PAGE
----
Inaugural forest survey in American Samoa can address climate change and inform land usage
The forests of American Samoa provide the U.S. territory’s residents with numerous ecological, cultural and economic values. They also serve as home to native plant and wildlife species. However, the conservation and protection of American Samoa’s forests are challenged by the effects of climate change and unchecked and uninformed land usage.
In response, the American Samoa Community College Agriculture, Community and Natural Resources Forestry Program, in partnership with the U.S. Department of Agriculture U.S. Forest Service, completed the first Forest Inventory and Analysis for American Samoa. The project took about two months to complete and required hiking and surveying many of the territory’s steep and dangerous slopes and thick forests.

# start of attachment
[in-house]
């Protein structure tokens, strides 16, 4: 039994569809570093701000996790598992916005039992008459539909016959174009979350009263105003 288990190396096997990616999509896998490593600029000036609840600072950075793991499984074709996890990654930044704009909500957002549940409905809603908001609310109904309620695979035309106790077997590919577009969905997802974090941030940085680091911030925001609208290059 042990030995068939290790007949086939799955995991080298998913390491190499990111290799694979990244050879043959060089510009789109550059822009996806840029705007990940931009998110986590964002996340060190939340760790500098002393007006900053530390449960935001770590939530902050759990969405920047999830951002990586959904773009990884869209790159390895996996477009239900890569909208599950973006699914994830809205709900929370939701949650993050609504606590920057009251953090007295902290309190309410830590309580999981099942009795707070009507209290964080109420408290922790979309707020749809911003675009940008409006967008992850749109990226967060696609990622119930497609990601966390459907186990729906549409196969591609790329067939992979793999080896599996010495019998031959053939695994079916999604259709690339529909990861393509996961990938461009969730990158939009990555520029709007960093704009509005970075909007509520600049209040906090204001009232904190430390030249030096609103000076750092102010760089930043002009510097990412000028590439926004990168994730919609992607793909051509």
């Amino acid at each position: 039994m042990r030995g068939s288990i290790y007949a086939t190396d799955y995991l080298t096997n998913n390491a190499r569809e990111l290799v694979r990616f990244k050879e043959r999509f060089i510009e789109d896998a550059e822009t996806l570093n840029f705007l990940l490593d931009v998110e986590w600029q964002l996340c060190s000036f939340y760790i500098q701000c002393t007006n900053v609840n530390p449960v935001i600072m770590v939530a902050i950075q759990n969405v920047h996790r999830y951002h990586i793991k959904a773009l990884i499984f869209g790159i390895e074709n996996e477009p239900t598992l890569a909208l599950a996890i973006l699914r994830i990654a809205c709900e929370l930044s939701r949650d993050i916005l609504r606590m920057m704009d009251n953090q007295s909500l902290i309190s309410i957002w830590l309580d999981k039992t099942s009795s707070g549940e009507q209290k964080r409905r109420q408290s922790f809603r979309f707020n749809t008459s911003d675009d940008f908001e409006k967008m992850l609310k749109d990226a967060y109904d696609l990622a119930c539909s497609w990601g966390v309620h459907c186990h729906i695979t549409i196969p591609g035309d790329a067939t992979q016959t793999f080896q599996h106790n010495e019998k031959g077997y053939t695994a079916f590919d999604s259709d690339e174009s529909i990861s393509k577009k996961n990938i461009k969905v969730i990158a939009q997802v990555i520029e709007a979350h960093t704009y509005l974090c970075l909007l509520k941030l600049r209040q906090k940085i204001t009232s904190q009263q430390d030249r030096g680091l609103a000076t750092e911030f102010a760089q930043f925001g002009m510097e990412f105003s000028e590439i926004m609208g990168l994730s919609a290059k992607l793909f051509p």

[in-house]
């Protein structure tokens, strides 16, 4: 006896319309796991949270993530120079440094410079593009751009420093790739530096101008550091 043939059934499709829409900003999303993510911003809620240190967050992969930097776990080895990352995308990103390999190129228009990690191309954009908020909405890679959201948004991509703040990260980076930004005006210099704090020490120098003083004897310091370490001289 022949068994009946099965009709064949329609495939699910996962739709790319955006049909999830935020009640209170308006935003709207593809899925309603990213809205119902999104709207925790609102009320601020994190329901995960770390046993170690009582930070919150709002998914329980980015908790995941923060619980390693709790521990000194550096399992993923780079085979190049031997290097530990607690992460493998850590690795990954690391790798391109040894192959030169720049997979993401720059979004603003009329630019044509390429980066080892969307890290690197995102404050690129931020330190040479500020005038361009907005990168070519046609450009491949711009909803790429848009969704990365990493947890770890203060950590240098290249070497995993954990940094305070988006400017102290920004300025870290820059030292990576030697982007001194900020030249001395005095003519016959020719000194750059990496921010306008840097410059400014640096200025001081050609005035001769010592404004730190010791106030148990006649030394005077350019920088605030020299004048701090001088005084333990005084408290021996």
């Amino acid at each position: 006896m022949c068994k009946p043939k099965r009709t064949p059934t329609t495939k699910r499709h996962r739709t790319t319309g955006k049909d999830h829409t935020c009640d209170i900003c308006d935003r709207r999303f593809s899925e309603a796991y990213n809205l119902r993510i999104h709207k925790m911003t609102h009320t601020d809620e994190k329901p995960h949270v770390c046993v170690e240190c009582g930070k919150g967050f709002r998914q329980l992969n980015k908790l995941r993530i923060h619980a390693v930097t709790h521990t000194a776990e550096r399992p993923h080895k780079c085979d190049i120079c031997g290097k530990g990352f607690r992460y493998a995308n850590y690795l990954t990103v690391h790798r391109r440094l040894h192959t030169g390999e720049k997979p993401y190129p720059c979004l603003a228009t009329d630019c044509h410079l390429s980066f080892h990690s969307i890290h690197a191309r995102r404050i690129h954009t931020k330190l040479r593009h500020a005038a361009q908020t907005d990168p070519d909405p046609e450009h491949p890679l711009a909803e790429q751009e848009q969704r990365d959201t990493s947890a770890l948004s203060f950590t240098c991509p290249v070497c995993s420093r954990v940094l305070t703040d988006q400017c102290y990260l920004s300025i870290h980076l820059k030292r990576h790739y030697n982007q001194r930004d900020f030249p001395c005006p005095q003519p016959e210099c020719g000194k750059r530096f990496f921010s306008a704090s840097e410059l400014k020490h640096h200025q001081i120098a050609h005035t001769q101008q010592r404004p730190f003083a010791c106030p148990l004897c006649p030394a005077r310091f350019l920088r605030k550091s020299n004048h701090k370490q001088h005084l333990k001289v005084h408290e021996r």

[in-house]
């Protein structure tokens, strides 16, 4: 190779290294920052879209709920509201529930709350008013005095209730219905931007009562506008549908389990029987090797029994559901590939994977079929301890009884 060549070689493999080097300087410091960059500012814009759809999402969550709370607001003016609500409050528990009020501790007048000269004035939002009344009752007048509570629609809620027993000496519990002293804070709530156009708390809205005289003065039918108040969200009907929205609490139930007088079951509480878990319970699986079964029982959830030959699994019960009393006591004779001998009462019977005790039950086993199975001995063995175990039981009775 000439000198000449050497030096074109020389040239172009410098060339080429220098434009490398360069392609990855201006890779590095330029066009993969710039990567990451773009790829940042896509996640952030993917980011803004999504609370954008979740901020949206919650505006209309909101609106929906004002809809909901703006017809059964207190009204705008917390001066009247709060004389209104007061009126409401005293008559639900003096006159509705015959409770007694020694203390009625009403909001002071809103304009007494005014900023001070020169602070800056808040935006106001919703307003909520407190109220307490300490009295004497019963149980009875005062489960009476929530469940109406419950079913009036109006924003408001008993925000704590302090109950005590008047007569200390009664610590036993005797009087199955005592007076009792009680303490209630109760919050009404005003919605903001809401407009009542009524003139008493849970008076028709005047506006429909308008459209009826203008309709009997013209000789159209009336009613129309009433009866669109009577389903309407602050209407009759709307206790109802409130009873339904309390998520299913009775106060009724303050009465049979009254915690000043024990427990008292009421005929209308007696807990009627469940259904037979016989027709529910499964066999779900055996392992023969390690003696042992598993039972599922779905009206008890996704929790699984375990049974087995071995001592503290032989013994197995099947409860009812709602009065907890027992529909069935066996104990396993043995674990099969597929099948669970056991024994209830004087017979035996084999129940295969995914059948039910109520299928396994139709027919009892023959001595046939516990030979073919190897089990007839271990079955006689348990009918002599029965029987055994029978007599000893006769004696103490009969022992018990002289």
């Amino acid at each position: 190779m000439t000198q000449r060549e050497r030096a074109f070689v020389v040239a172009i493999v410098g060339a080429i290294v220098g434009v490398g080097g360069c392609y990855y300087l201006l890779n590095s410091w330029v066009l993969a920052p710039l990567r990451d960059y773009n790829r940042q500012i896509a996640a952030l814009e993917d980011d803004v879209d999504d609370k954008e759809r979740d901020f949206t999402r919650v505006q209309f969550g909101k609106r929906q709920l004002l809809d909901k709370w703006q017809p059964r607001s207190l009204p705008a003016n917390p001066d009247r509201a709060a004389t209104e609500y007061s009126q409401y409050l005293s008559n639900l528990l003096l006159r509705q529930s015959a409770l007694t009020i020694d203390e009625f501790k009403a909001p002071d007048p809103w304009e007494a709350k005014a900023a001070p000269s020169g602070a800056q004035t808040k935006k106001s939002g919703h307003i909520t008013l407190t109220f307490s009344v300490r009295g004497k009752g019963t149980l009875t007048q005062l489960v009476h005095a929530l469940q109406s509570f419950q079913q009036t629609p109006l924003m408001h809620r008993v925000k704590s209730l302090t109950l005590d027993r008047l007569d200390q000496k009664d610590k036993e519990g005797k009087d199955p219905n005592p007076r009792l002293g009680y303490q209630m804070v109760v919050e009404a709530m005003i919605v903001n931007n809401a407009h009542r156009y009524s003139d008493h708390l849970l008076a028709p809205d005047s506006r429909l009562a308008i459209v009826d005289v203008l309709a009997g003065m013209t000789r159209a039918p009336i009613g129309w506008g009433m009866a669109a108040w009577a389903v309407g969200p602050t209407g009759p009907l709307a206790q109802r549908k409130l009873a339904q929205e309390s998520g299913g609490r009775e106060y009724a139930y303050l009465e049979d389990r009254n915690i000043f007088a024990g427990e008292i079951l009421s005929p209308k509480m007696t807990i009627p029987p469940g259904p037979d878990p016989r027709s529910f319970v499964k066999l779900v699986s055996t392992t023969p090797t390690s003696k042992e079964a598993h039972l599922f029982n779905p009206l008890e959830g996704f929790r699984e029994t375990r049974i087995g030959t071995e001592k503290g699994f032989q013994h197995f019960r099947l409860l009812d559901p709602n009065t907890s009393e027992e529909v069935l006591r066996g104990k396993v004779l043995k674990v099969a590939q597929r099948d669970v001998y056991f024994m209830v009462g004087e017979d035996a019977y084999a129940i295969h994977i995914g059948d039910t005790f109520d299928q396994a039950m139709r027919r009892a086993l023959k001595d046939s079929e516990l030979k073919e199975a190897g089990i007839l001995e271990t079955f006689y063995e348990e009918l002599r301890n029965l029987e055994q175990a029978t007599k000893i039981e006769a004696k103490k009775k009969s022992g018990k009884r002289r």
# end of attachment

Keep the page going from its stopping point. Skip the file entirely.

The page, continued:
As a result, the data collected from the Forest Inventory and Analysis can answer questions about tree species, size and overall health; tree growth and mortality; carbon storage; changes in forest cover and use over time; and the presence and severity of invasive plants and pathogens. The inventory data can also be used by landowners, policymakers, environmental agencies and students to understand the past, present and future conditions of the forests in American Samoa.
Link to full statement on website: http://landgrantimpacts.tamu.edu/impacts/show/6095